Nairobi — Deputy President William Ruto has joined the Kenya Revenue Authority (KRA) in cautioning traders against using the recently adopted Value Added Tax (VAT) Bill, 2013 as an excuse to overcharge Kenyans.
He said the 16 percent tax has been added only to a limited number of previously tax exempt goods and Kenyans should not be taken advantage of because of it.
"We want to be very straight forward. Businessmen who have engaged in the business of raising prices on the pretext of VAT must watch out," he said.
Ruto went on to explain that the government was not looking to place an unnecessary tax burden on Kenyans through the Act, but was looking for a way to finance the nation's development agenda.
"We want money to build Kenya. Money to construct roads, to build the rail system, to stock public hospitals with medication, that is what we are after," he said.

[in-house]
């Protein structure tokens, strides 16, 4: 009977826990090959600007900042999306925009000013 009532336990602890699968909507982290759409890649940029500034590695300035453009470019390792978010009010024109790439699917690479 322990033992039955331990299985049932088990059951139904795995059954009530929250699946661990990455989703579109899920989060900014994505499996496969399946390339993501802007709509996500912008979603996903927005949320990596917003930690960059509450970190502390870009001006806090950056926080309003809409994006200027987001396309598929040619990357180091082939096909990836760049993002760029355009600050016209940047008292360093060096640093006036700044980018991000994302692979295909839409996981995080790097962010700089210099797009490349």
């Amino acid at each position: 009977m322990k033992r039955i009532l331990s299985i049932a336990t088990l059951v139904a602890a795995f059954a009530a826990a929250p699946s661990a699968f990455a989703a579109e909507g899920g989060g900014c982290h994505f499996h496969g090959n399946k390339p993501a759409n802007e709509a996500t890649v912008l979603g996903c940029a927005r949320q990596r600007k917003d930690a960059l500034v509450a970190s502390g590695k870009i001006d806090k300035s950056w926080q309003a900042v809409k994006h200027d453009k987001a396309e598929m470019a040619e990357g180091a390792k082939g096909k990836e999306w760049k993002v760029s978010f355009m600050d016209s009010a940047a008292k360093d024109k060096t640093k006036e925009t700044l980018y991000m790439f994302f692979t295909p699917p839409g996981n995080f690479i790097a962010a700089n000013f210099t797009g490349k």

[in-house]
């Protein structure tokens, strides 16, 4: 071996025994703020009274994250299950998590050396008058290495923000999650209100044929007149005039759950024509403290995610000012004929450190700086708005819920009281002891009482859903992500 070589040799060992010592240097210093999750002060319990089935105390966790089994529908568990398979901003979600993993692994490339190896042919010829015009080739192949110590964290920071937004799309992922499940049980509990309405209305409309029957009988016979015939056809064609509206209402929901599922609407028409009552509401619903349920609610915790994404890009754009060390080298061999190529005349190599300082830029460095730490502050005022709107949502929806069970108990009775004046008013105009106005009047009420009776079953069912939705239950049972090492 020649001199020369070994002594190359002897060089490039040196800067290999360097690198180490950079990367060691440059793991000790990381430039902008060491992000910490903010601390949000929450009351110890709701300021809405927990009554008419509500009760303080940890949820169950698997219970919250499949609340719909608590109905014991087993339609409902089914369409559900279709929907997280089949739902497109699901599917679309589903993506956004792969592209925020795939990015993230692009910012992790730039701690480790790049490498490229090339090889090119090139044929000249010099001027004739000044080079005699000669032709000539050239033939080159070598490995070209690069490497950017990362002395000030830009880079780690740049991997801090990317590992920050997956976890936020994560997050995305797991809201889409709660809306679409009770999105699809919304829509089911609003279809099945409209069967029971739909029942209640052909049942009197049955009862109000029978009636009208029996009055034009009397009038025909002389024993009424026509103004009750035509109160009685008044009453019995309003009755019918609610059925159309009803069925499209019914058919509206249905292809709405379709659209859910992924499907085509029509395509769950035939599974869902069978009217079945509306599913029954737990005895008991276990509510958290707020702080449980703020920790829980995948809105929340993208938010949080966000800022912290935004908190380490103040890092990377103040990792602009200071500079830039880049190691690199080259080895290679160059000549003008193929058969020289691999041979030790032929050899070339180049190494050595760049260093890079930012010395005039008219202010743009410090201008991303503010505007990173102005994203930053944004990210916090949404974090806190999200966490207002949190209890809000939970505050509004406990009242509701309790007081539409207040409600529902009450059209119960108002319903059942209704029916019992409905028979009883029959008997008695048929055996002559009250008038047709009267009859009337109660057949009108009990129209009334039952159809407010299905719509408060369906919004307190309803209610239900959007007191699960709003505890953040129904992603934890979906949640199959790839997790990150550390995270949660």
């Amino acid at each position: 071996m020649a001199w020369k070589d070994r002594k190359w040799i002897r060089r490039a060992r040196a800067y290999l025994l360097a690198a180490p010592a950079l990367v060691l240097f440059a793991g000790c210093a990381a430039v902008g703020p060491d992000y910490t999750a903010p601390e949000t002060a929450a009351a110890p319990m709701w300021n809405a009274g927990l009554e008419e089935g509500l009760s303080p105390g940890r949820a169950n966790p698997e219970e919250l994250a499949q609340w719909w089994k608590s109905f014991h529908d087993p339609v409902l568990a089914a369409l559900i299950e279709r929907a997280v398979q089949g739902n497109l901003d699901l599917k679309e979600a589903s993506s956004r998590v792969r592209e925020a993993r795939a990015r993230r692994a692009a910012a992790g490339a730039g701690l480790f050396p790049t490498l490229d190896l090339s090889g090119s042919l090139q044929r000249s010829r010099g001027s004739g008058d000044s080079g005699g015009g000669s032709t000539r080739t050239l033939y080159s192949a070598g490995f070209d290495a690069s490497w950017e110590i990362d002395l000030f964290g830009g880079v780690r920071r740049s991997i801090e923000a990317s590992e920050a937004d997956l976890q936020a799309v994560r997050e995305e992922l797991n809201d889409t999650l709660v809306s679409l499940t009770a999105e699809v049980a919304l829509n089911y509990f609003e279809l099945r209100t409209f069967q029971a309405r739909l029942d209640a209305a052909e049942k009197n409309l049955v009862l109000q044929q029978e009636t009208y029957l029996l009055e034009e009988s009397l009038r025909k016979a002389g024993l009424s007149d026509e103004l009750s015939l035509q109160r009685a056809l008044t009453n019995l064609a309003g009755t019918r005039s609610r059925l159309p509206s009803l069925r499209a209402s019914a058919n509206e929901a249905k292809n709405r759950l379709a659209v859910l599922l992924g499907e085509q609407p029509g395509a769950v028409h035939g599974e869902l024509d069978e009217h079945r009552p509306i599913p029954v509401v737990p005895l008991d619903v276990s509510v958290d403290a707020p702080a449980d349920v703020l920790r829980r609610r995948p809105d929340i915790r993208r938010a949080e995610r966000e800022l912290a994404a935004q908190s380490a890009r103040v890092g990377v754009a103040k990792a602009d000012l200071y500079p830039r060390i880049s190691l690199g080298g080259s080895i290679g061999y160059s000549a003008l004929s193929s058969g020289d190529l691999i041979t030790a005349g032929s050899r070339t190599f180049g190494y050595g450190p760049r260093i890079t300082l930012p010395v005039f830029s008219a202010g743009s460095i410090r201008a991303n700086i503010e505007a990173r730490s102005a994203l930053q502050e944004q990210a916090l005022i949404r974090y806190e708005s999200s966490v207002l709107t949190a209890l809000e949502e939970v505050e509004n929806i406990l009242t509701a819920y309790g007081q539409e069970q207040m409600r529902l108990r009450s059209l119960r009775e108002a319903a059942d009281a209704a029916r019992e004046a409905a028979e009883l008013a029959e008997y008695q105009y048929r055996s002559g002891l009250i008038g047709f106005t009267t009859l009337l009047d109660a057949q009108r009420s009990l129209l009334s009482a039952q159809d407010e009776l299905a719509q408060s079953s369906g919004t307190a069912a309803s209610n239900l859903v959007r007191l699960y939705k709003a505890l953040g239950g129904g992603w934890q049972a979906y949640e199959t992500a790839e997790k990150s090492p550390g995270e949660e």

He said the Jubilee government's goal is to make Kenya self-reliant and free Kenyans from the chains of a dependence on donors.
"We are very proud as Kenyans that we can manage, we can raise our own resources to fire our own development... We do not want to be a begging nation. We want to be a nation that can manage its own affairs," Ruto declared.
The KRA has itself come out fighting against the negative publicity the adoption of the VAT Bill, 2013 has elicited and warned traders who charge VAT on tax exempt goods that they risk legal action.
"It is evident that a number of traders are using amendment to the VAT Act to increase prices by collecting the tax on exempt goods and services. This is illegal and punishable by law," the KRA Senior Deputy Commissioner for Marketing and Communication cautioned in a statement.
The KRA clarified that the following items remain tax-exempt: fertilisers, maize flour, medicines, pharmaceutical products, wheat flour, sanitary towels, ordinary bread, gasoline regular, gasoline premium and kerosene.
As of September 2, the prices of milk, newspapers, mobile phone handsets and even electricity went up in implementation of the VAT Act 2013 to a wide-spread outcry by Kenyans that traders were taking advantage of the new law to enrich themselves.